“Everything that passes me I can see only a little of, but I am always looking. And I see an awful lot sometimes.”
Jaap Eduard Helder’s art has an urgency fitting for the times in which we live.
Jaap is an abstract artist—which is not to say his work is divorced from the natural world. His paintings, alive with gesture and energy, draw from the everyday.
“I am always noticing things, and they come into my paintings—the eroded character of a peeling wall; the color of the sky. They’re like visual fragments making their way into the work. I don’t put them there consciously, but they appear,” says the artist.
His approach to painting is intuitive. After laying down a ground of black gesso on a wood panel, he begins adding color, deploying a number of tools (paint brushes, palette knives, bristled brush cleaners, sandpaper) to place and remove acrylic paint. His process is similar to an artist such as Jackson Pollock, who described his relationship to a work-in-progress exactly as Jaap might: “When I am in my painting, I’m not aware of what I’m doing. I have no fear of making changes or destroying the image, because the painting has a life of its own.”
And so with Jaap, each painting becoming a kind of conversation with forces beyond easy comprehension—a dance with the mysterious on just the other side of daily sights.
He puts it more simply: “It’s a lot of fun, these paintings.”
As an abstract artist, Jaap recognizes not everyone can relate to his work.
“A lot of people, they walk by this stuff and they see nothing,” he observes. “For me, I call them stories without words. There’s definitely a narrative, it’s just not linear.”
And so with Limit, a work he made as the world shut down and shrunk into itself with the onslaught of COVID-19.
What do we see in Limit?
A jumble of self-contained quasi-geometric forms—some rectangular, others more irregularly shaped—each textured in a patina of wear and tear; a riot of scrambled paint right in the middle, as if the ochre beneath is caught in collision with the darker forms above—a micro-explosion moment; white voids bounded-off in a painted world of containment all around. In the upper left corner, a sky-blue passage jumps, its hue brightened by contrast with the pentimento of orange beneath and patch of honeyed darkness to its right—this, a lighted cerulean passage lending itself to be perceived as an expression of hope in a world otherwise crashing in on itself; a promised dawn in a time of pandemic limits.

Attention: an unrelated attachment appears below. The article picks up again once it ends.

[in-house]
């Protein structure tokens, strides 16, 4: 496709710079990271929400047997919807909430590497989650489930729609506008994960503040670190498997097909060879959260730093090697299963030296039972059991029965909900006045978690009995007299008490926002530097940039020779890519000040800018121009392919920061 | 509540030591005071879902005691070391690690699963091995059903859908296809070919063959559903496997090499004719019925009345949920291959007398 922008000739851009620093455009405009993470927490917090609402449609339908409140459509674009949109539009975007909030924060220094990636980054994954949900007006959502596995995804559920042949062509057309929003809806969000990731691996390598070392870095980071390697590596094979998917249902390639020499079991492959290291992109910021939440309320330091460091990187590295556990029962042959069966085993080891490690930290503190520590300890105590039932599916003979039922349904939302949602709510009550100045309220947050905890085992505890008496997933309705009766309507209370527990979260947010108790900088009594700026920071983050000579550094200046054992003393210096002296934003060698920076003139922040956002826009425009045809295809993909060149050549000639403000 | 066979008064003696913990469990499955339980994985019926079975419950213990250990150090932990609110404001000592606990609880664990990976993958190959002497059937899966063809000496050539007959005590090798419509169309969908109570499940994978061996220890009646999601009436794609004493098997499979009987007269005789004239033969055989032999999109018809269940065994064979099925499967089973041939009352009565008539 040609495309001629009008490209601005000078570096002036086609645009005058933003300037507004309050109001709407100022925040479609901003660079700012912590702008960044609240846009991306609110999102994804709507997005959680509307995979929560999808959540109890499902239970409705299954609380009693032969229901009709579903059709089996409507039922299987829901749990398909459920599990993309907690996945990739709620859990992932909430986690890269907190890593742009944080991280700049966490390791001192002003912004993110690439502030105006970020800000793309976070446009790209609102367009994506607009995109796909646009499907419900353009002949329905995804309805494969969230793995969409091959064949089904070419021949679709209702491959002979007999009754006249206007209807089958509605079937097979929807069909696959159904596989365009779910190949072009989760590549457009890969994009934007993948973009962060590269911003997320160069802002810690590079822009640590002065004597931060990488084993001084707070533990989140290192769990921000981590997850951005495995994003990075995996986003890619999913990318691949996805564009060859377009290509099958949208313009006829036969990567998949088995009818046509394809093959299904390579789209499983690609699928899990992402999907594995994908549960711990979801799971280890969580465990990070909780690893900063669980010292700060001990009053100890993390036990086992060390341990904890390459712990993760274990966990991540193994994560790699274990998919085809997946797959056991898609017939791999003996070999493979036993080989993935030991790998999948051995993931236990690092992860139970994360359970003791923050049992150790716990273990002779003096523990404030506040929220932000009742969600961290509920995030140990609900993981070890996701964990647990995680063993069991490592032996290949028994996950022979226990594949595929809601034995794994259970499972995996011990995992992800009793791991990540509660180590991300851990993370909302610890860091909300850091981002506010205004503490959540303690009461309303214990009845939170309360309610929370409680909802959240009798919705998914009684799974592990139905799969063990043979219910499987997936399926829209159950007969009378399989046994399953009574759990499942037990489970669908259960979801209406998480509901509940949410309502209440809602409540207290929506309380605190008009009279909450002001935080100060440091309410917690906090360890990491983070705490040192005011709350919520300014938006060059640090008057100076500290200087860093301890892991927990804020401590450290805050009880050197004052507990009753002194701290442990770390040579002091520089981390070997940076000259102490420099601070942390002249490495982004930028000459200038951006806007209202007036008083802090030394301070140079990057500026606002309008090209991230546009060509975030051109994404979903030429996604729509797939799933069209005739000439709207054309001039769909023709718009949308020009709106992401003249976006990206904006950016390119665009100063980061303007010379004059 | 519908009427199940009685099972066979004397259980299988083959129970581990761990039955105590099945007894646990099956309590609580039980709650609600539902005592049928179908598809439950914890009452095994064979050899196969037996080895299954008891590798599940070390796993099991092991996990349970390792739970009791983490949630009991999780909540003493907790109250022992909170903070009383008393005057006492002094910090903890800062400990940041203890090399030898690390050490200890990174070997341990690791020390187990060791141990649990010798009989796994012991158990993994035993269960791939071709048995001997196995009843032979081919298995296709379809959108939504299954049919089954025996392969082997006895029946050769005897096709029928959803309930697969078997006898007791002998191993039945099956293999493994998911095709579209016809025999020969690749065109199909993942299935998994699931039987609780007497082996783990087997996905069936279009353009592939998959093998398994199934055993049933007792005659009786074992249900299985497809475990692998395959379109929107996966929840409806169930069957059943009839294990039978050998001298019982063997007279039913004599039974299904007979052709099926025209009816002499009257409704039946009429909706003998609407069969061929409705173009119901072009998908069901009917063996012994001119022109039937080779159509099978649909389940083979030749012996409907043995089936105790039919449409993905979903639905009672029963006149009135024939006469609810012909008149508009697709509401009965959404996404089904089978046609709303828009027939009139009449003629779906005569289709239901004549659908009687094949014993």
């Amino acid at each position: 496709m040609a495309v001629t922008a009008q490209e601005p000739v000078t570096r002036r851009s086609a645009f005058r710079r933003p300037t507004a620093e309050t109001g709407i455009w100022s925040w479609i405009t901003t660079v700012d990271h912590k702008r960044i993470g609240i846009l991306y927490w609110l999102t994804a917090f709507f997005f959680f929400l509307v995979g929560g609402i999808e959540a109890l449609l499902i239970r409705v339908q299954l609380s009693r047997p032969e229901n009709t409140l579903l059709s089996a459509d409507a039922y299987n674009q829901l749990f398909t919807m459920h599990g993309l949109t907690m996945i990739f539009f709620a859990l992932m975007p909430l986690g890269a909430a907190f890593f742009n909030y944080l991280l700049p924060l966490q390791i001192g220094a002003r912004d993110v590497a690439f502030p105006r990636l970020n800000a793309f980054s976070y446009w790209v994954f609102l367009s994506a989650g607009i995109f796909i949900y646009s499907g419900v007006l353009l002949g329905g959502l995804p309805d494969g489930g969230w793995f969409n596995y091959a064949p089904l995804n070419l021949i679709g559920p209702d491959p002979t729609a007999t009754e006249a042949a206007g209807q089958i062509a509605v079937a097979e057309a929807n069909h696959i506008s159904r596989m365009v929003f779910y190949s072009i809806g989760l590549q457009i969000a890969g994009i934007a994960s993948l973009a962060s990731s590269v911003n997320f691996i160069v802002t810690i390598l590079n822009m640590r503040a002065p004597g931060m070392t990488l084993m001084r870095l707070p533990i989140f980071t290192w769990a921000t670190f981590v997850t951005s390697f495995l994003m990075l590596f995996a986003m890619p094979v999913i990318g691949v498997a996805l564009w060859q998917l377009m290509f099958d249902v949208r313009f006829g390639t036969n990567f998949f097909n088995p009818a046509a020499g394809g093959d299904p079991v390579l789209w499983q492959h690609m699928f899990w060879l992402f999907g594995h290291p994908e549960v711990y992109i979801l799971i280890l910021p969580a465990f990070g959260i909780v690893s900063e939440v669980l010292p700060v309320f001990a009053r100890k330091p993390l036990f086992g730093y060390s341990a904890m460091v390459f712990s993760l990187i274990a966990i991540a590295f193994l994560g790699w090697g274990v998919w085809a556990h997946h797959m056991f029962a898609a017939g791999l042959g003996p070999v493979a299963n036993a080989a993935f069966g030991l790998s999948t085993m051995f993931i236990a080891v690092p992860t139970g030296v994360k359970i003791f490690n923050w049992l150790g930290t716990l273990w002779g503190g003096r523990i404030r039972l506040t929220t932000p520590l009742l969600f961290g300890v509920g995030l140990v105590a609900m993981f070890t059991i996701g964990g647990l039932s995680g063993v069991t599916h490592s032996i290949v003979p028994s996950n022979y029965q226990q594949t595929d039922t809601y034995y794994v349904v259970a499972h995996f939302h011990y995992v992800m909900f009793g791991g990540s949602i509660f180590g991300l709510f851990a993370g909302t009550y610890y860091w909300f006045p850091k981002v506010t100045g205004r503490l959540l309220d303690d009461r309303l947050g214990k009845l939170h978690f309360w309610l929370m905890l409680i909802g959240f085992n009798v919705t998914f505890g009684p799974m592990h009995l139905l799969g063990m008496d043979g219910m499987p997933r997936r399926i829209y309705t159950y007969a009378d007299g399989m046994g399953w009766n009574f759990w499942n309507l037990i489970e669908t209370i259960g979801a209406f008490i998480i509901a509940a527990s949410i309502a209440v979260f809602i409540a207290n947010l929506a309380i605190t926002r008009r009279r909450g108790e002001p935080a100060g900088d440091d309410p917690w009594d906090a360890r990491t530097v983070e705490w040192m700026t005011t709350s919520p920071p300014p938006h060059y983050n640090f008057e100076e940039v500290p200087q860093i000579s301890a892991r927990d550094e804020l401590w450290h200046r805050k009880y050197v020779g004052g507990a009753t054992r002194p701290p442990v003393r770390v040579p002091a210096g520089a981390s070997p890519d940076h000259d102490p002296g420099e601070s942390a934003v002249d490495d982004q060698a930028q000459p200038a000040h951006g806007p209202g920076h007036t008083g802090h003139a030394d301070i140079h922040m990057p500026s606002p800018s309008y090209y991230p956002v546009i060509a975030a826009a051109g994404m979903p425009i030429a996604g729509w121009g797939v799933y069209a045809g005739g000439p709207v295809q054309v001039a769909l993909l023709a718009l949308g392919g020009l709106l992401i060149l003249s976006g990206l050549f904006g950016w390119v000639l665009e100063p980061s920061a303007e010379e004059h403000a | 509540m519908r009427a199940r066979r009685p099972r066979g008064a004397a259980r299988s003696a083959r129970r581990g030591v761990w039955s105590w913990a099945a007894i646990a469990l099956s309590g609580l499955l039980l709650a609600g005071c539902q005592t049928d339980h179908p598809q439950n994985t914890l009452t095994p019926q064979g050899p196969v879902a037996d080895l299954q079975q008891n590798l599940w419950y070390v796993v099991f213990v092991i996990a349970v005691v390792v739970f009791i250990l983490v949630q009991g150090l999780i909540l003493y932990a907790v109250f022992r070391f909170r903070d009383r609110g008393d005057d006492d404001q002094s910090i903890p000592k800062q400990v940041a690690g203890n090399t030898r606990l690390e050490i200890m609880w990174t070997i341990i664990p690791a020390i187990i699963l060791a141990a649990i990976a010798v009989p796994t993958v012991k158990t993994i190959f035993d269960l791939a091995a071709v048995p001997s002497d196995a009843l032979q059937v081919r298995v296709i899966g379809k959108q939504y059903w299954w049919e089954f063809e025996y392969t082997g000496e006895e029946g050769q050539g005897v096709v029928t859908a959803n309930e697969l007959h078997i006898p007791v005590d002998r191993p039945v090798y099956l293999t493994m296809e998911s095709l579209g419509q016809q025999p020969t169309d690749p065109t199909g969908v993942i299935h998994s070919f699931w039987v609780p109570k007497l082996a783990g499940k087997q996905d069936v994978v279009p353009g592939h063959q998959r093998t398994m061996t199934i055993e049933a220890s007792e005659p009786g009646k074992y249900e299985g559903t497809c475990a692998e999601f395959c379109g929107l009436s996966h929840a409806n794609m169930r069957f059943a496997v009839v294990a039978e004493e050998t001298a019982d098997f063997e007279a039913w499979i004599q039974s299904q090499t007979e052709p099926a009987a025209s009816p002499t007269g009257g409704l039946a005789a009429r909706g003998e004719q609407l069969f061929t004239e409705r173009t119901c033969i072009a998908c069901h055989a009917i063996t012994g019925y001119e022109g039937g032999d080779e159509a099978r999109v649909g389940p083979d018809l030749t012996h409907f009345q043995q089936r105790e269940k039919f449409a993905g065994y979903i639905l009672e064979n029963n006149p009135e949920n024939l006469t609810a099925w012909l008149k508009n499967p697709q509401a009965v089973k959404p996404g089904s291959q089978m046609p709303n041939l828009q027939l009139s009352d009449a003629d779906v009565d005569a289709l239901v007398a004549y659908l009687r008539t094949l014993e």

That, at least, is one read—one the artist is likely to accept; he welcomes the proliferation of meanings as people engage with his work.
“Everybody will see what they see, and that’s good,” he says.
Jaap is intentional in choosing his works’ titles: there is no accident to Limit being called Limit. Titling, for him, is an opportunity to honor and illuminate something of what he has expressed or found in making his art, while at the same time not over-prescribing how the work ought to be interpreted by others.
For Jaap, a painting is successfully complete not once a narrow and specific narrative intent is met, but rather once he is at the point of assessing the painting needs nothing more added or subtracted—when the painting has wholly revealed something true and real, even as meaning remains ambiguous.
Noted British abstractionist Howard Hodgkin, another artist with whom Jaap shares affinity, once observed, “When I finish a painting, it usually looks as surprising for me as for anyone else.” It is that surprise—the revelatory moment of discovery—that is the exciting part for Jaap and artists like him. It is a faith in and wonder at unearthing a larger something through the act of painting that propels him to his studio each day.
And for Jaap, it is urgent.
Four years ago, the artist faced a major health concern. “All of a sudden the fragility of life was right there,” he comments. “After that I developed more gratitude and wonder for the world we live in.”
“I have so much joy in my painting,” he adds. “After a serious issue, you appreciate life so much more.”
While Limit might suggest its own range of narrative interpretation, Jaap’s art as a whole since his medical crisis implies another, namely: life is short and full of wonder. His entire project as an artist is an ongoing celebration of the miracle of here and now—one long mighty cry of: “look at this!”
A visual hallelujah amid the hardship and transience of it all.
Born in the Netherlands, Jaap Eduard Helder lives and works in Maine. More of his art can be seen at his website, and his work is on view at Studio 53 Fine Art Gallery in Boothbay Harbor through August 3, 2020.